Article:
Discover 3 ways that 5G and strategic partnerships can transform CSPs

Bengt Nordström, managing director at Northstream.
(Image credit: Future)

In a world that is more reliant on bandwidth and digital services than ever before, CSPs (communication service providers) have played an integral role in underpinning our connectivity requirements. Despite this, CSPs are traversing a competitive and changing landscape, resulting in increased commoditisation challenges and stagnating revenues. As such, it means CSPs have an immediate need to reposition themselves or face the prospect of a difficult future. 

The good news, however, is that CSPs are in a great position to do just that. They have immediate core strengths of being trusted by consumers, having established industry relationships, the infrastructure to deliver capabilities and a skilled B2B workforce. By taking advantage of openings generated by new and convergent technologies, CSPs have a unique opportunity to be the lynchpin for a wide range of services through their ability to connect a complex ecosystem of new digital offerings. From being the custodian of the smart home, to helping small businesses thrive post-pandemic or offering cloud-based ‘as-a-service’ solutions, CSPs can underpin all of this.

Key to this is the Large Enterprise market. With the development of networks towards software-defined 5G and the emergence of the edge to deploy key horizontal software capabilities, CSPs can deliver new and powerful industrial IoT use cases. These can deliver the personalisation and mission criticality that large enterprises need for their customers. With so much opportunity then, CSPs need to step up and consider the next steps in applying 5G and the edge to their services. So how can this be done? Here are three key steps:

1. Learning from 4G

There are many lessons CSPs must take from the development and deployment of 4G. Whether it was time, talent, capital or tech, each of these required significant investment. However, while OTT players cashed in on the increased connectivity 4G provided with a continued bull-run of subscribers and share price performance, CSPs saw little ROI.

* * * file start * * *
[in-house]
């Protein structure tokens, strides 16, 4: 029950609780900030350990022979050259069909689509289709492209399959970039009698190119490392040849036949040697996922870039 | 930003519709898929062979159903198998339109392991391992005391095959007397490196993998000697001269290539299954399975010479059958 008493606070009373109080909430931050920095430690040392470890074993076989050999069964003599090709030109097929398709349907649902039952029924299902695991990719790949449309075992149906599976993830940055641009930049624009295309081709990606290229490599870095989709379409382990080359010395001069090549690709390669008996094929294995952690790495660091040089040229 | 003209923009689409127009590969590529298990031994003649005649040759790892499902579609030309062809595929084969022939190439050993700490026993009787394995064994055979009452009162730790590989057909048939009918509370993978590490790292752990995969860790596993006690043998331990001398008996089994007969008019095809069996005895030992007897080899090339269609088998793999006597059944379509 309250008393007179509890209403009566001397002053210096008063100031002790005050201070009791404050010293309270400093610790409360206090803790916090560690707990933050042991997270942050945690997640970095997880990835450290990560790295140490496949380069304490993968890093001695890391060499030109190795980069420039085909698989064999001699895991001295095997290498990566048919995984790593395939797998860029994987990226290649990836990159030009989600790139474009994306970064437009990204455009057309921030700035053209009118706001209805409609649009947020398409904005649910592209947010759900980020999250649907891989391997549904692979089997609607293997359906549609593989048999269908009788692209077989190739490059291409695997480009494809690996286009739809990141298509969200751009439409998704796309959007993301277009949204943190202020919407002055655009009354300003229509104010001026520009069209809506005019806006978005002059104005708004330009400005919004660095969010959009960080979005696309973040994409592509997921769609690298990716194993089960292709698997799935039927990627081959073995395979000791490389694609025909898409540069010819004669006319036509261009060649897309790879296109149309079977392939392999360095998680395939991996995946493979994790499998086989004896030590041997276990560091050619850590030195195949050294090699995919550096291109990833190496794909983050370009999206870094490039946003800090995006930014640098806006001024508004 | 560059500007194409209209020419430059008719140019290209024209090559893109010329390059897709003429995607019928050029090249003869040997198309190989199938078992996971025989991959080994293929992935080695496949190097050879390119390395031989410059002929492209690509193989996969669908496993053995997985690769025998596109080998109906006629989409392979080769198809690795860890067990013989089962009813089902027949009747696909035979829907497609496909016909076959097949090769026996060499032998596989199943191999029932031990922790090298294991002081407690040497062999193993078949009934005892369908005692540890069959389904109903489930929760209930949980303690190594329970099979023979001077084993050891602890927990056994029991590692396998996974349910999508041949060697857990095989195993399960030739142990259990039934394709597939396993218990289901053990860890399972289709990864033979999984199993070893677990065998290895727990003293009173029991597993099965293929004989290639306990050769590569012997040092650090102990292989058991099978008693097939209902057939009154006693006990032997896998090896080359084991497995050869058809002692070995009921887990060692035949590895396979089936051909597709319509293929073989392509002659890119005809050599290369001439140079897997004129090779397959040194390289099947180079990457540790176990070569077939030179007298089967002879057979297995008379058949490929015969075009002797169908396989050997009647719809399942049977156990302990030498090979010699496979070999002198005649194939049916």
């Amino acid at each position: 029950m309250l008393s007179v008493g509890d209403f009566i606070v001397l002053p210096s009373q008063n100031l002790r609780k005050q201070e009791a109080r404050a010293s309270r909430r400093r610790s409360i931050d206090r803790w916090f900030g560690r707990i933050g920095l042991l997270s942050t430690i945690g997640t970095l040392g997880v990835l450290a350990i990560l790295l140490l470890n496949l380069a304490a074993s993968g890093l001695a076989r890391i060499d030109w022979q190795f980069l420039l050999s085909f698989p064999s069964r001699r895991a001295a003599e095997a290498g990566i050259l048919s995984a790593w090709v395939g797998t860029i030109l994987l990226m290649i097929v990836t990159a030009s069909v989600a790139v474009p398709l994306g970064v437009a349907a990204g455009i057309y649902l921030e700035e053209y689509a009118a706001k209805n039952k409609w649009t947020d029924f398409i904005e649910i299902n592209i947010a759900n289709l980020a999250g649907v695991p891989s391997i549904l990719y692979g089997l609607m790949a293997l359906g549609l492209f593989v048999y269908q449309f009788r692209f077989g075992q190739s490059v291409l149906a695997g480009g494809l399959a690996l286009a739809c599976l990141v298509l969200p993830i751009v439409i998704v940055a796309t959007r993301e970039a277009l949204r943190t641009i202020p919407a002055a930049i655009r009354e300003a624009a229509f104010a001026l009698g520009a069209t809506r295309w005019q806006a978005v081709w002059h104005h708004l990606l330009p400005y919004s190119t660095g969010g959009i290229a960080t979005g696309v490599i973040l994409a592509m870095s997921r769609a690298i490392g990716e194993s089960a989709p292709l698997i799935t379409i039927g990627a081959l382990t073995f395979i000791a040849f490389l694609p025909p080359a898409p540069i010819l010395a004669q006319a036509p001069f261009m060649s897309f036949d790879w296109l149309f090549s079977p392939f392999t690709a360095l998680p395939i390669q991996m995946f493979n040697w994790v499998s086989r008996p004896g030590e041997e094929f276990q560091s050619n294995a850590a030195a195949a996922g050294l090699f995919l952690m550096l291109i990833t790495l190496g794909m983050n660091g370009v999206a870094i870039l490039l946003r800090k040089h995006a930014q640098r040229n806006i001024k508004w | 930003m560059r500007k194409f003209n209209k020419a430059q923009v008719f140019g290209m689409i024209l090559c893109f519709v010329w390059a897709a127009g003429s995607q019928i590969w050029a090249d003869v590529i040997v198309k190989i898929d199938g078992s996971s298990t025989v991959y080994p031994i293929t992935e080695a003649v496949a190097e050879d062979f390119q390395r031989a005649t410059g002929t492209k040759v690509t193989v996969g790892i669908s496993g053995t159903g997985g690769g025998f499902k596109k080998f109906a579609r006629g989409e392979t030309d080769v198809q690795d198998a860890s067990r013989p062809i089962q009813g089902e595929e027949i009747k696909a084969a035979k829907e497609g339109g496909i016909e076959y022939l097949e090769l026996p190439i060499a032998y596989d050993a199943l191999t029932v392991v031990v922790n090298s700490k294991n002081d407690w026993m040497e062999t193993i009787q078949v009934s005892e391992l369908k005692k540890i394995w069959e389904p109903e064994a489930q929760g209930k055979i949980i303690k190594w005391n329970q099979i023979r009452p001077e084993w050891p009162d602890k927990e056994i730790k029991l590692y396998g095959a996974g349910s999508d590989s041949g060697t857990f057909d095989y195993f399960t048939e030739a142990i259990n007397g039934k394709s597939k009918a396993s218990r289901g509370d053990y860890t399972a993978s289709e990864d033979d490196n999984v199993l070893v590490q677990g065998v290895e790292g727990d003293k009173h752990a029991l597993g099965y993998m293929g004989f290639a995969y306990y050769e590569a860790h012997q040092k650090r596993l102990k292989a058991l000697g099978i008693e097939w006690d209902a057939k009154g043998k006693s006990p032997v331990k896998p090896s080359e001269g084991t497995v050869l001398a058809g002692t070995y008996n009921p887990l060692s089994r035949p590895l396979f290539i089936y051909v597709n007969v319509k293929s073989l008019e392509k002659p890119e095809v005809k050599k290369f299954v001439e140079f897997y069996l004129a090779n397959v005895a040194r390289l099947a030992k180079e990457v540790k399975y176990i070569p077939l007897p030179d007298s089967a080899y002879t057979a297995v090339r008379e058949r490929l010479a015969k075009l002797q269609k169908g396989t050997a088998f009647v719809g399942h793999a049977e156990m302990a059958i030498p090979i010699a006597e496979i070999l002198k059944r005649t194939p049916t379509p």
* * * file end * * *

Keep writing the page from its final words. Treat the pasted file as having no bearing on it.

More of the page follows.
This is because the real value in 4G came from the added-on services that it presented. With 5G, CSPs must take heed of history, and evolve their role from a wholesaler to an intelligent service orchestrator. This means leveraging 5G as that critical control point to not just provide enhanced connectivity services, but creating the ability for horizontal services and vertical solutions. It’s vital CSPs change their mindset, otherwise ROI will again be left wanting, leaving others to reap the rewards of 5G by delivering the innovative services on top that customers are looking for.

2.  The 5G-edge connection

Where the real disruption will be seen in the CSP market is by fusing 5G and edge computing. For example, combining mobile edge networks with cloud services – versus remote and slower public cloud networks – data can be collected, analysed and actioned locally. This means the low-latency of 5G can live up to its true potential to deliver capabilities in real-time – a gamechanger in making business decisions more quickly. This is where partnerships with the tech giants will be needed, not to mention mutually beneficial. CSPs provide the connectivity, while the tech companies provide the edge solutions that are built for 5G.